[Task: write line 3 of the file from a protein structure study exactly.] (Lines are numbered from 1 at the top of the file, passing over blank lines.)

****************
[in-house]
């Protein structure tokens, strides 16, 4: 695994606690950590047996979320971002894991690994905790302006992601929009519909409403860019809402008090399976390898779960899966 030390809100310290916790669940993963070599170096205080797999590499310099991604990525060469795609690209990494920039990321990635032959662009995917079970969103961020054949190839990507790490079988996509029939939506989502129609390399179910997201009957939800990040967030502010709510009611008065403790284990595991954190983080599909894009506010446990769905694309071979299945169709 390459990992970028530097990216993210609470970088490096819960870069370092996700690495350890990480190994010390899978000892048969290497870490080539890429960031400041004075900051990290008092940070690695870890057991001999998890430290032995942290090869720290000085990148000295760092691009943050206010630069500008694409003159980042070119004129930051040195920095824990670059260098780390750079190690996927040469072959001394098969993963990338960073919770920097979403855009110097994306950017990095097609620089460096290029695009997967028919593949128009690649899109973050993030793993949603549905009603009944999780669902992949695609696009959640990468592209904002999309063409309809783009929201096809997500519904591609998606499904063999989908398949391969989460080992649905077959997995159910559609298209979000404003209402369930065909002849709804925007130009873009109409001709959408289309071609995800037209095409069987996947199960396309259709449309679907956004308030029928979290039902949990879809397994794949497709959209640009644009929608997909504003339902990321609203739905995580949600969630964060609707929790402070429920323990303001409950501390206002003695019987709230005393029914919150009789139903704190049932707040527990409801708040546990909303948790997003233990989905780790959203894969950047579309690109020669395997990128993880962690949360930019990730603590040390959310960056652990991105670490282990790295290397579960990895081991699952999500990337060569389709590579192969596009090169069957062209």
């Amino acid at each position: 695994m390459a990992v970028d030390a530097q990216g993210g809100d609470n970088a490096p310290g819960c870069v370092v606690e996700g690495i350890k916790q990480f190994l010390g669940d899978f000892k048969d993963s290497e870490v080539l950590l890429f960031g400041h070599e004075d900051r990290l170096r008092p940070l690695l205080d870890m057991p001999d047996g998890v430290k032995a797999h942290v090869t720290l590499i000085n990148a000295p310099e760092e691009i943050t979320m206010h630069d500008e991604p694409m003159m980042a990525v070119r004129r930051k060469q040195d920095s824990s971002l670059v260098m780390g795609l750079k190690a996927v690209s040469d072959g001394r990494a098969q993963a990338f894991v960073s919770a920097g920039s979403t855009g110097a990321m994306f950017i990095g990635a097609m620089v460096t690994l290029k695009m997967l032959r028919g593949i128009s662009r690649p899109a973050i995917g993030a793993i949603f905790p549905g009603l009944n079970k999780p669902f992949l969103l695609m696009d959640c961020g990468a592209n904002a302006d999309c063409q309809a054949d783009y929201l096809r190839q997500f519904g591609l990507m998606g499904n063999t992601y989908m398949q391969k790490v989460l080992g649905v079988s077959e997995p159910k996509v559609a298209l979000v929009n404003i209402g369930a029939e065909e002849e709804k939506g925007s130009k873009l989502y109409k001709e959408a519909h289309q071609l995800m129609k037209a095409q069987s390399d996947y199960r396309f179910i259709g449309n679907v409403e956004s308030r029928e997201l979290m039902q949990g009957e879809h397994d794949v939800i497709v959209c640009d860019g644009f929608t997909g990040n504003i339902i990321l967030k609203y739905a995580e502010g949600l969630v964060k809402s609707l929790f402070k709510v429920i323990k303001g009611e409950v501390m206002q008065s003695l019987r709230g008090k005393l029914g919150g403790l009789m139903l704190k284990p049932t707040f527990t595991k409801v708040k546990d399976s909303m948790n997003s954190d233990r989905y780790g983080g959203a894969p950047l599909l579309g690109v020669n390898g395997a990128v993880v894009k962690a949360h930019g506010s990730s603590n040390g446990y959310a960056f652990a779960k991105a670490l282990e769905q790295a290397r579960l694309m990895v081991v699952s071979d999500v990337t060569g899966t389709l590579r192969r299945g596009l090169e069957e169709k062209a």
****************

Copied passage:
């Amino acid at each position: 695994m390459a990992v970028d030390a530097q990216g993210g809100d609470n970088a490096p310290g819960c870069v370092v606690e996700g690495i350890k916790q990480f190994l010390g669940d899978f000892k048969d993963s290497e870490v080539l950590l890429f960031g400041h070599e004075d900051r990290l170096r008092p940070l690695l205080d870890m057991p001999d047996g998890v430290k032995a797999h942290v090869t720290l590499i000085n990148a000295p310099e760092e691009i943050t979320m206010h630069d500008e991604p694409m003159m980042a990525v070119r004129r930051k060469q040195d920095s824990s971002l670059v260098m780390g795609l750079k190690a996927v690209s040469d072959g001394r990494a098969q993963a990338f894991v960073s919770a920097g920039s979403t855009g110097a990321m994306f950017i990095g990635a097609m620089v460096t690994l290029k695009m997967l032959r028919g593949i128009s662009r690649p899109a973050i995917g993030a793993i949603f905790p549905g009603l009944n079970k999780p669902f992949l969103l695609m696009d959640c961020g990468a592209n904002a302006d999309c063409q309809a054949d783009y929201l096809r190839q997500f519904g591609l990507m998606g499904n063999t992601y989908m398949q391969k790490v989460l080992g649905v079988s077959e997995p159910k996509v559609a298209l979000v929009n404003i209402g369930a029939e065909e002849e709804k939506g925007s130009k873009l989502y109409k001709e959408a519909h289309q071609l995800m129609k037209a095409q069987s390399d996947y199960r396309f179910i259709g449309n679907v409403e956004s308030r029928e997201l979290m039902q949990g009957e879809h397994d794949v939800i497709v959209c640009d860019g644009f929608t997909g990040n504003i339902i990321l967030k609203y739905a995580e502010g949600l969630v964060k809402s609707l929790f402070k709510v429920i323990k303001g009611e409950v501390m206002q008065s003695l019987r709230g008090k005393l029914g919150g403790l009789m139903l704190k284990p049932t707040f527990t595991k409801v708040k546990d399976s909303m948790n997003s954190d233990r989905y780790g983080g959203a894969p950047l599909l579309g690109v020669n390898g395997a990128v993880v894009k962690a949360h930019g506010s990730s603590n040390g446990y959310a960056f652990a779960k991105a670490l282990e769905q790295a290397r579960l694309m990895v081991v699952s071979d999500v990337t060569g899966t389709l590579r192969r299945g596009l090169e069957e169709k062209a």